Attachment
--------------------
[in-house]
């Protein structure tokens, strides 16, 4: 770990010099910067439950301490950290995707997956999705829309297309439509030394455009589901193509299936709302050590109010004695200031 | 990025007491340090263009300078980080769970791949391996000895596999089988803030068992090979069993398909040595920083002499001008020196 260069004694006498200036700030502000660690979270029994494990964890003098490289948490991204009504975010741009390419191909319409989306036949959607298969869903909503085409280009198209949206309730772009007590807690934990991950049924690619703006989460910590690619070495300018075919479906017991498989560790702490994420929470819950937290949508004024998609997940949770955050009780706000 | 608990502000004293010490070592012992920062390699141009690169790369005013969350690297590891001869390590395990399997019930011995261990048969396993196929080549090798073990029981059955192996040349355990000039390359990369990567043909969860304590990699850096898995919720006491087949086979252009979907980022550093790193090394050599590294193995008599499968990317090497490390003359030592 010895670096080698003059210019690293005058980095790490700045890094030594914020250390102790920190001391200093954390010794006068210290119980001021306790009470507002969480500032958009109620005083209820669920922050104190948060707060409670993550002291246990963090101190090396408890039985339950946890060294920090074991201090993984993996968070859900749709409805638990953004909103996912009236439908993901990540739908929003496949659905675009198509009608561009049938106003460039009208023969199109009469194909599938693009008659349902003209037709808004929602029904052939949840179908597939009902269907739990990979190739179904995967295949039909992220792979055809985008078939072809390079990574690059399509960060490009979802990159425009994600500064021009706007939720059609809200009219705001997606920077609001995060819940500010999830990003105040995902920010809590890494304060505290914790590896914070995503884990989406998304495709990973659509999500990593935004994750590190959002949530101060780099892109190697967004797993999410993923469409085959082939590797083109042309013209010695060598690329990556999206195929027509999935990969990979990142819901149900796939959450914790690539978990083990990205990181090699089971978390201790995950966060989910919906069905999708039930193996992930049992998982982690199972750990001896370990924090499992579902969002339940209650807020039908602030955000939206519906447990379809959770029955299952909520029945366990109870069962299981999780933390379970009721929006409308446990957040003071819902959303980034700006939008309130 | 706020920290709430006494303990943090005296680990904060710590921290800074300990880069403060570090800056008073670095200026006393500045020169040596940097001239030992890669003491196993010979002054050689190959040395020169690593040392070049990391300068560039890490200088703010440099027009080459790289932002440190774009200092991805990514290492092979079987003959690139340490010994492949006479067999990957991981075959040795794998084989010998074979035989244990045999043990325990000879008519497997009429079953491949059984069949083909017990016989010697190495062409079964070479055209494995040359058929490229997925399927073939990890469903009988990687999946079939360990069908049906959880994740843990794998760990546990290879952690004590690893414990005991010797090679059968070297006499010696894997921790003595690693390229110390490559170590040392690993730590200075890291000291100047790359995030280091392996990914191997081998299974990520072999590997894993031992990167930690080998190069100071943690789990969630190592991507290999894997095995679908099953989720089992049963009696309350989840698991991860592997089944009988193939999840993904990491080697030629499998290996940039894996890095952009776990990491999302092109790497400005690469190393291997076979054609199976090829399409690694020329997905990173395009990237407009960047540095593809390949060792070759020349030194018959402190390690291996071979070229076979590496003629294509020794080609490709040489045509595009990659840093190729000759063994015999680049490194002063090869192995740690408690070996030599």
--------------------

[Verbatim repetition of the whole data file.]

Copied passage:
[in-house]
């Protein structure tokens, strides 16, 4: 770990010099910067439950301490950290995707997956999705829309297309439509030394455009589901193509299936709302050590109010004695200031 | 990025007491340090263009300078980080769970791949391996000895596999089988803030068992090979069993398909040595920083002499001008020196 260069004694006498200036700030502000660690979270029994494990964890003098490289948490991204009504975010741009390419191909319409989306036949959607298969869903909503085409280009198209949206309730772009007590807690934990991950049924690619703006989460910590690619070495300018075919479906017991498989560790702490994420929470819950937290949508004024998609997940949770955050009780706000 | 608990502000004293010490070592012992920062390699141009690169790369005013969350690297590891001869390590395990399997019930011995261990048969396993196929080549090798073990029981059955192996040349355990000039390359990369990567043909969860304590990699850096898995919720006491087949086979252009979907980022550093790193090394050599590294193995008599499968990317090497490390003359030592 010895670096080698003059210019690293005058980095790490700045890094030594914020250390102790920190001391200093954390010794006068210290119980001021306790009470507002969480500032958009109620005083209820669920922050104190948060707060409670993550002291246990963090101190090396408890039985339950946890060294920090074991201090993984993996968070859900749709409805638990953004909103996912009236439908993901990540739908929003496949659905675009198509009608561009049938106003460039009208023969199109009469194909599938693009008659349902003209037709808004929602029904052939949840179908597939009902269907739990990979190739179904995967295949039909992220792979055809985008078939072809390079990574690059399509960060490009979802990159425009994600500064021009706007939720059609809200009219705001997606920077609001995060819940500010999830990003105040995902920010809590890494304060505290914790590896914070995503884990989406998304495709990973659509999500990593935004994750590190959002949530101060780099892109190697967004797993999410993923469409085959082939590797083109042309013209010695060598690329990556999206195929027509999935990969990979990142819901149900796939959450914790690539978990083990990205990181090699089971978390201790995950966060989910919906069905999708039930193996992930049992998982982690199972750990001896370990924090499992579902969002339940209650807020039908602030955000939206519906447990379809959770029955299952909520029945366990109870069962299981999780933390379970009721929006409308446990957040003071819902959303980034700006939008309130 | 706020920290709430006494303990943090005296680990904060710590921290800074300990880069403060570090800056008073670095200026006393500045020169040596940097001239030992890669003491196993010979002054050689190959040395020169690593040392070049990391300068560039890490200088703010440099027009080459790289932002440190774009200092991805990514290492092979079987003959690139340490010994492949006479067999990957991981075959040795794998084989010998074979035989244990045999043990325990000879008519497997009429079953491949059984069949083909017990016989010697190495062409079964070479055209494995040359058929490229997925399927073939990890469903009988990687999946079939360990069908049906959880994740843990794998760990546990290879952690004590690893414990005991010797090679059968070297006499010696894997921790003595690693390229110390490559170590040392690993730590200075890291000291100047790359995030280091392996990914191997081998299974990520072999590997894993031992990167930690080998190069100071943690789990969630190592991507290999894997095995679908099953989720089992049963009696309350989840698991991860592997089944009988193939999840993904990491080697030629499998290996940039894996890095952009776990990491999302092109790497400005690469190393291997076979054609199976090829399409690694020329997905990173395009990237407009960047540095593809390949060792070759020349030194018959402190390690291996071979070229076979590496003629294509020794080609490709040489045509595009990659840093190729000759063994015999680049490194002063090869192995740690408690070996030599």